I am frequently asked questions like, “I get that you’re talking about metrics, but what do you mean by business intelligence?” Let me give SNS’s definition of business intelligence (BI), and break it down for clarity. After all, business intelligence is essentially a new back office function for smaller businesses, so there is a lot to unpack before deciding it is worthy of investment.
Business intelligence is the practice of taking data from a company’s myriad input, systems and using it to provide a clear understanding of key business metrics that drive both day-to-day and big picture decisions.
Ok, I’ll admit it … that’s a lot, but we can break it into a few pieces.
Business intelligence is the practice of taking data from a company’s myriad input systems…
In this piece, we are talking about systems people use to input data like CRM, accounting, manufacturing, expense reporting, etc. A business has many places where data is entered, and figuring out how things are going on the ground – i.e., before financials are impacted – requires pulling information from multiple places and manually smashing it together with spreadsheets. Business intelligence functions can automate the movement of data from those different sources into a single reporting platform like Microsoft Power BI or Tableau.
Business intelligence says that a company can build a system to eliminate manual reporting efforts by automatically pulling information out of many systems and putting it into a single place for reporting.
…and using it to provide a clear understanding of key business metrics…
A company must define its priorities and how the company measures success. Part of the practice of business intelligence is to understand those priorities and metrics, and to deliver always-on reporting (meaning automatically updated and accessible via browser and mobile) to meet them.
Automating these metrics used to require the ability to write software code. Thankfully, “no-code” solutions (like Power BI) have enabled analysts with finance backgrounds to set them up. This change has taken place in the last seven years and is a game changer for smaller businesses looking to establish BI. A financial analyst is a likely candidate to grasp BI concepts like data modeling, which will enable them to enter this world.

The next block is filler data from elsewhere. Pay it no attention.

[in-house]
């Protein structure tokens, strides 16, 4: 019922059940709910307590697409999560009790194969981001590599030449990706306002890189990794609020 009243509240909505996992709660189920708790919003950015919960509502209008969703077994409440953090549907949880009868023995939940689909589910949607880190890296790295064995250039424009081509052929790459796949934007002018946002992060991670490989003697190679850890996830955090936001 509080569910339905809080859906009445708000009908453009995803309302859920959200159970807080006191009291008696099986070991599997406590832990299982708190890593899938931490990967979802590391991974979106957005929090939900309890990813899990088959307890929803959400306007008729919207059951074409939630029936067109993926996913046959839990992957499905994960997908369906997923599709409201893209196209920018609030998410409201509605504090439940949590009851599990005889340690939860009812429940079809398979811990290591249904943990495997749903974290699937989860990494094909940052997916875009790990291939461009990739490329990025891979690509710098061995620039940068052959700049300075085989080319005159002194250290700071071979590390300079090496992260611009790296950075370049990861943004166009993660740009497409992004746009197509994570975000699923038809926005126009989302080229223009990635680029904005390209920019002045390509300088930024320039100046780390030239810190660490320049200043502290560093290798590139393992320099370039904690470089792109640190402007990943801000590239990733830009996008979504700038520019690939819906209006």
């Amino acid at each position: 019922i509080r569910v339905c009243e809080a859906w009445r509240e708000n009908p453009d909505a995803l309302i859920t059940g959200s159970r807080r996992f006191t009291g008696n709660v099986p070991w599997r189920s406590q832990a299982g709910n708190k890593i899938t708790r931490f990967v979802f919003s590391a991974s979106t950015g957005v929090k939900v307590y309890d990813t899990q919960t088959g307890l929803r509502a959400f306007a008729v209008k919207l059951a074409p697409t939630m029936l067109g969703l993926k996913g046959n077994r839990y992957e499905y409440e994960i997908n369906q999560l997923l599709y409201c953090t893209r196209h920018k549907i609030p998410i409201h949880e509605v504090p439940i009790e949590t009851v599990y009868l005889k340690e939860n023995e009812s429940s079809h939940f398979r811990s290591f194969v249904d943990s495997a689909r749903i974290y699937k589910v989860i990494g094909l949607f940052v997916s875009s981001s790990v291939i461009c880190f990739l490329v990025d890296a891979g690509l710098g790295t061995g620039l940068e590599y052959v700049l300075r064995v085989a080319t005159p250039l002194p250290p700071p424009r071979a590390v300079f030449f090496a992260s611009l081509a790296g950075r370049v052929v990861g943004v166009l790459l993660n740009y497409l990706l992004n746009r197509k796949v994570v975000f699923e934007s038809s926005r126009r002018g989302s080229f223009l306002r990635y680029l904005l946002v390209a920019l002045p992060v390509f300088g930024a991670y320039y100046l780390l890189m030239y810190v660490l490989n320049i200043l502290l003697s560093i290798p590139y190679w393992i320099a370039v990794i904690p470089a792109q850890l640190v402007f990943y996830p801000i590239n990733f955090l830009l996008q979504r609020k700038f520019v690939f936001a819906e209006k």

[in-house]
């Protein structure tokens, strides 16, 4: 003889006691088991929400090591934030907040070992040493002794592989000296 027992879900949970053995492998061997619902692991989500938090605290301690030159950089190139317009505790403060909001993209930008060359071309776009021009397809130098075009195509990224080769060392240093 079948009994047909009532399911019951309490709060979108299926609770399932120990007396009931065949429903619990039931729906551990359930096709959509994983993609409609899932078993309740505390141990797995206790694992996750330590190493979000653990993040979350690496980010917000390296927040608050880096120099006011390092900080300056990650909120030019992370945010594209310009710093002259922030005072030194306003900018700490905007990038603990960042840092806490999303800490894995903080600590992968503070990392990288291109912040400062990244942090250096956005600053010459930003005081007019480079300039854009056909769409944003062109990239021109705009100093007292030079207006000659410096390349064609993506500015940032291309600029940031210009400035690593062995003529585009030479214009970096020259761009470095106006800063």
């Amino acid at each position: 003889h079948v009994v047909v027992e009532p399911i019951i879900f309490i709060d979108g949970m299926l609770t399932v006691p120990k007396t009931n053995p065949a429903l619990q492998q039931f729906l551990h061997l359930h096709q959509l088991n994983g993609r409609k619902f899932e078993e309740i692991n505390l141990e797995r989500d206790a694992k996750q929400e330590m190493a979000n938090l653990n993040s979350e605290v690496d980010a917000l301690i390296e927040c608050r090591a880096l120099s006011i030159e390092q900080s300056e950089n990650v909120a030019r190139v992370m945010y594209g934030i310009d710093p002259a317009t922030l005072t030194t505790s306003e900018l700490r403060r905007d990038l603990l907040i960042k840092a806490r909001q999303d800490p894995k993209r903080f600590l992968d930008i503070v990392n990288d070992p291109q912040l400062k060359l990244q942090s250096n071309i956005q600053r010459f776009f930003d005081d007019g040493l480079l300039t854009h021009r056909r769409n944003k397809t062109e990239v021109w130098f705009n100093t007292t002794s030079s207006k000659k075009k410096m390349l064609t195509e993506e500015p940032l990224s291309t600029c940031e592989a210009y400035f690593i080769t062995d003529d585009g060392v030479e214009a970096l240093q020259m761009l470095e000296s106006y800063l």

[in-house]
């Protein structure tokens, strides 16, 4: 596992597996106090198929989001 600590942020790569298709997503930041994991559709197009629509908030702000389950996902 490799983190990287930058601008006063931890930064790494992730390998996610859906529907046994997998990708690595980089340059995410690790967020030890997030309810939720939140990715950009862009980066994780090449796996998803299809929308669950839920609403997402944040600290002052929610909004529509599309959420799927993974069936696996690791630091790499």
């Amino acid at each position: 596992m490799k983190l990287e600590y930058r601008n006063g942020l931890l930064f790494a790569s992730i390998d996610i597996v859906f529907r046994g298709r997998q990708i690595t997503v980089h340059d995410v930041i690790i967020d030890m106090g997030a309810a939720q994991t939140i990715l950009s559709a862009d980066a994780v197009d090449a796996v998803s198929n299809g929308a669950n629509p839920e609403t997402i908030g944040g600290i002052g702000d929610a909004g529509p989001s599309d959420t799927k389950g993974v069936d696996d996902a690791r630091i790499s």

Business intelligence defines and delivers key information directly to the people who need it on an always-on basis.
…that drive both day-to-day and big picture decisions.
BI makes data so accessible to people with such little effort, which means reporting that used to come monthly can now be always-on. Therefore, monthly decisions can become daily decisions. Consider the example of a salesperson who is selling a product at a negative margin because cost basis information is not available for a given month until after month-end, when finance “crunches the numbers”. That person may sell 45 days’ worth of product at a negative margin before the pricing gets corrected. With always-on data automatically adjusting based on up-to-date data, the salesperson – and their manager – can receive word on day one and correct their pricing accordingly.
Business intelligence enables a faster cycle of feedback leading to metrics-driven decisions each day about how an employee may spend their time, or what decisions they will make to improve their performance.
If your company is not investing in business intelligence, then it is time to start. Try asking a creative problem solver to learn about data modeling and try it out in Power BI (which has a free version with all modeling features available). Consider a particularly vexing reporting process stuck in spreadsheet hell.
If you are interested in outside help to accelerate your process, give us a call or schedule a back office assessment today.